• Solomon Islands!

    Solomon Islands: Looking up at palm trees. Go Now!

    Solomon Islands
    This Melanesian country is best known for its many islands and beaches... and this natural landscape (pictured) is why most people go. Don't miss out on the unique Melanesian culture and foods though! Begin Your Journey!

  • Tonga!

    Tonga: Coastline. Go Now!

    The heart of Polynesian culture is rooted in Tonga, but most visitors just come for the natural beauty. Explore Tonga!

  • Vanuatu!

    Vanuatu: Jetty into the ocean. Go Now!

    Picturesque serenity is a good way to describe Vanuatu, but the culture offers much more, including the inspiration for bungee jumping, which remains a rite of passage for young men. Explore Vanuatu!

  • Palau!

    Palau: "70 Islands!" Go Now!

    Few people have even heard of this small Micronesian country, but those who have often return with stories of beauty unmatched elsewhere, such as view of the "70 Islands" (pictured). Go Now!

  • Explore the: Federated States of Micronesia!

    Federated States of Micronesia: Overlooking some islands. Go Now!

    Federated States of Micronesia
    This diverse country stretches for thousands of miles and has the diversity to prove it, including the people from Chuuk, Pohnpei, and Yap among others. Begin Your Journey!

  • Samoa!

    Samoa: A traditional home. Go Now!

    Among the most famous of the South Pacific's many countries, Samoa sits in the heart of Polynesia and has a culture to match. Begin Your Journey!

Architecture of New Zealand

New Zealand's earliest architecture arrived with the Polynesian Maori who settled the islands about 1,000 years ago. These people primarily built with wood and constructed little more than housing. Due to the material, few structures remain in this style and those that do are modern reconstructions.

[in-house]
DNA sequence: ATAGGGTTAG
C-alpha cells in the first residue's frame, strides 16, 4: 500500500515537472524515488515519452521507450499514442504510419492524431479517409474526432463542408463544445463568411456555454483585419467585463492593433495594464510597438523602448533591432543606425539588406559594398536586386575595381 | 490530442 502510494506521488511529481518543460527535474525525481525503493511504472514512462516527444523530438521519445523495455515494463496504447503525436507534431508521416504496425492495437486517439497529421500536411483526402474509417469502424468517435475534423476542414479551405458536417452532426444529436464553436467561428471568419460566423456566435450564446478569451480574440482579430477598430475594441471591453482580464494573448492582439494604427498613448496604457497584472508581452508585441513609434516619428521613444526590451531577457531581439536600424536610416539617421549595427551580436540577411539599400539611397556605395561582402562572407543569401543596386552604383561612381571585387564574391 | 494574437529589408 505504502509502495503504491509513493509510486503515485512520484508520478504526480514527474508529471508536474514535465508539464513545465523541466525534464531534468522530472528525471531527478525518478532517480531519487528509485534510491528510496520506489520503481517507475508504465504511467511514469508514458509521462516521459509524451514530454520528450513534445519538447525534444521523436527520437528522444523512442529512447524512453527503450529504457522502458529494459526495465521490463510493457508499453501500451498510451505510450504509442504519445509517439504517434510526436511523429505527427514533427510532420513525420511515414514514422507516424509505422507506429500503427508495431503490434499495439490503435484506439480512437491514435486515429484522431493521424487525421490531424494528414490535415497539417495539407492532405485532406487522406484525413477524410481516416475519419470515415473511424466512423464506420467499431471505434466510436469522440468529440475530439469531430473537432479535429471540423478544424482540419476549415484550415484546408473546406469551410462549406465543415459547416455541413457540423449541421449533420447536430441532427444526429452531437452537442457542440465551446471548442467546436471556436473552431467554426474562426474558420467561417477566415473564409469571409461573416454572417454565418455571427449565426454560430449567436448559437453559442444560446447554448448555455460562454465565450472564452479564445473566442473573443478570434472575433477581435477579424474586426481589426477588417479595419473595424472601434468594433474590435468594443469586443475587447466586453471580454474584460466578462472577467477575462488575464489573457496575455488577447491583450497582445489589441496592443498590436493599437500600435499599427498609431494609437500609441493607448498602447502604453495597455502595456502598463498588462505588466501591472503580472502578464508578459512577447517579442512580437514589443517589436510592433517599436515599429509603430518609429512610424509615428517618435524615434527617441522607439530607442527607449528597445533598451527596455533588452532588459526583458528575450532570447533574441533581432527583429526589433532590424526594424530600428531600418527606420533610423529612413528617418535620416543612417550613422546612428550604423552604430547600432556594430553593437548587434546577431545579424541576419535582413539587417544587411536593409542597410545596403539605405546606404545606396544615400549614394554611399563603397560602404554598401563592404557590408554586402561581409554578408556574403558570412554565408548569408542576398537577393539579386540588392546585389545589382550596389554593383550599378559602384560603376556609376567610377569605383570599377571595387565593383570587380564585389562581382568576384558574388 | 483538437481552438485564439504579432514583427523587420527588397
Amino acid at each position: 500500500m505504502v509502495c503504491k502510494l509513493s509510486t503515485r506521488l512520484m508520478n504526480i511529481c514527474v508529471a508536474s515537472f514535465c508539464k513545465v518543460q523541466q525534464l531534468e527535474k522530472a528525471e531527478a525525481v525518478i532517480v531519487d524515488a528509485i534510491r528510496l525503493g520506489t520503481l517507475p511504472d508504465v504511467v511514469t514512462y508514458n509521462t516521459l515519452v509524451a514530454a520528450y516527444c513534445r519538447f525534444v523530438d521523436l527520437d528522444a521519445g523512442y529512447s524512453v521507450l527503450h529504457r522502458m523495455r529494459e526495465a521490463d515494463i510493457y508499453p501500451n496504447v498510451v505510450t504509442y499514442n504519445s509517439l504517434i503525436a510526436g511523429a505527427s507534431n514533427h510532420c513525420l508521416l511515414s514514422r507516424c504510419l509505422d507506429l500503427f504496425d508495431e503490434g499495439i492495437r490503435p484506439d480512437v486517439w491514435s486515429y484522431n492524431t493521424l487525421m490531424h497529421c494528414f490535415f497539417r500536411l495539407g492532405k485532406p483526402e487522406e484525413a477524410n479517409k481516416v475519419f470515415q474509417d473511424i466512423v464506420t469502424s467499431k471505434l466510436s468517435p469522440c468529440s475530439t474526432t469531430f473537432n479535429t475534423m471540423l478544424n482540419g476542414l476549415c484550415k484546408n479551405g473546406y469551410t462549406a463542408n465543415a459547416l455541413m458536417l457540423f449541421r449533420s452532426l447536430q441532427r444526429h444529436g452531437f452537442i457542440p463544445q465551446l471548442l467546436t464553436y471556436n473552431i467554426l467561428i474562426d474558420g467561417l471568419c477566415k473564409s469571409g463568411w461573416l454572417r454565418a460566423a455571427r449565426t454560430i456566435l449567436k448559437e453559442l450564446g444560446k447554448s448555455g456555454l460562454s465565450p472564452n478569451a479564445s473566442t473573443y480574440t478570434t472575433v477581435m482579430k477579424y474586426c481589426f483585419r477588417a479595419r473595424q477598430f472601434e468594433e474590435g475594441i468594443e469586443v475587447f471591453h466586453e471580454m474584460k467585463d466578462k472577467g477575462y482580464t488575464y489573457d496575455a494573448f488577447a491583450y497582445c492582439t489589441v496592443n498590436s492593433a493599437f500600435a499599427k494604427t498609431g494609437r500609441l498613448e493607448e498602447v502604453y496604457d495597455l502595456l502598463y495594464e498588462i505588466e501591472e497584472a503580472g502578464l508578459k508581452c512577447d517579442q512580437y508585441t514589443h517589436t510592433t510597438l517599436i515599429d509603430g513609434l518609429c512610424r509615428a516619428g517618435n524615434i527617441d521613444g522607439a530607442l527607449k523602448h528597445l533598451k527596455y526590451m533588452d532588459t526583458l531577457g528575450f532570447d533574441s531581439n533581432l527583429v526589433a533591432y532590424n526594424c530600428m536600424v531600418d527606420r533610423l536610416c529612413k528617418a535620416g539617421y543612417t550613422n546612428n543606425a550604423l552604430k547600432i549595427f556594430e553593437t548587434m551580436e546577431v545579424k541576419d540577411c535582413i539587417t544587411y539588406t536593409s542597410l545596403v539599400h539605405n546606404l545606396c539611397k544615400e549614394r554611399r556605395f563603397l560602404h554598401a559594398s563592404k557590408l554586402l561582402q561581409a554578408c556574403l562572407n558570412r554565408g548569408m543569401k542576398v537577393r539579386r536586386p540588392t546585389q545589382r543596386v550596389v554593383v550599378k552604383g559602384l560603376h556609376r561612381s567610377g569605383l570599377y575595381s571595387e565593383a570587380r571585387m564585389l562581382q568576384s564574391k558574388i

With the arrival of the British and other Europeans, more permanent structures were built in New Zealand. Most of the buildings that were built were constructed in the same styles popular in Britain at the time. This included Georgian and Victorian buildings as well as numerous revival styles from the late 1700s to about 1900.

Many of the early settlements, including Auckland and Wellington were built in these styles. The Georgian style developed from the Baroque style popular in Europe in the 1600-1700s, but was also heavily influenced by Neo-Classicism. This style could easily be used for the design of numerous buildings from civic buildings to homes, so was widely used in New Zealand. Victorian buildings came a little later, beginning in about 1840, but are more represented by the time period of their construction rather than their design elements, although a few defining features did develop.

One notable shift from the original British styles came in building materials. In New Zealand many of the buildings were built with local stones and in the city of Christchurch, and in many of the surrounding towns, cream-colored Otago stones and black basalt rocks are very common. Buildings constructed with these stones can be found in Christchurch including the city's cathedral, Christ's College, and the Arts Centre, in the city of Dunedin including the Railway Station, Know Church, and the Garrison Hall, and of course the town of Otago itself.

In the 1930s Art Deco arrived from abroad and made a slight impact on New Zealand. After a massive earthquake in 1931, the city of Napier was rebuilt in the Art Deco style and is considered one of the best examples of the style anywhere in the world.

Like so many countries, New Zealand has adopted modernism and post-modernism, most commonly in the cities of Auckland and to a lesser degree, Wellington. These cities are home to sky scrapers and other modern constructions.

This page was last updated: February, 2013